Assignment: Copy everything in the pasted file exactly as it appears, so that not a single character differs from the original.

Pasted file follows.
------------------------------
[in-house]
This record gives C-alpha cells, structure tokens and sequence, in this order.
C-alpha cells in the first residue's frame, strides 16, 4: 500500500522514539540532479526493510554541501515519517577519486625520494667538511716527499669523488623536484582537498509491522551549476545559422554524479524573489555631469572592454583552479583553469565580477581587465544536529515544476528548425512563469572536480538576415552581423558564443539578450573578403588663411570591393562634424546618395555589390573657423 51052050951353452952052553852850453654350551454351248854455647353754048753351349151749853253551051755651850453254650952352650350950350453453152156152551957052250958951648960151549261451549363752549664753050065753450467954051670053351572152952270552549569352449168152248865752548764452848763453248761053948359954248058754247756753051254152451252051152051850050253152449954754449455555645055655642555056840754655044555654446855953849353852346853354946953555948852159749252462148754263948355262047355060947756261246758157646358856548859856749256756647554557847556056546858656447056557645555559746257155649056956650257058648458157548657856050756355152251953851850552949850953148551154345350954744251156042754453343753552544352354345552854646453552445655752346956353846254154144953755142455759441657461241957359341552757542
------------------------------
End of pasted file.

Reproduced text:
[in-house]
This record gives C-alpha cells, structure tokens and sequence, in this order.
C-alpha cells in the first residue's frame, strides 16, 4: 500500500522514539540532479526493510554541501515519517577519486625520494667538511716527499669523488623536484582537498509491522551549476545559422554524479524573489555631469572592454583552479583553469565580477581587465544536529515544476528548425512563469572536480538576415552581423558564443539578450573578403588663411570591393562634424546618395555589390573657423 51052050951353452952052553852850453654350551454351248854455647353754048753351349151749853253551051755651850453254650952352650350950350453453152156152551957052250958951648960151549261451549363752549664753050065753450467954051670053351572152952270552549569352449168152248865752548764452848763453248761053948359954248058754247756753051254152451252051152051850050253152449954754449455555645055655642555056840754655044555654446855953849353852346853354946953555948852159749252462148754263948355262047355060947756261246758157646358856548859856749256756647554557847556056546858656447056557645555559746257155649056956650257058648458157548657856050756355152251953851850552949850953148551154345350954744251156042754453343753552544352354345552854646453552445655752346956353846254154144953755142455759441657461241957359341552757542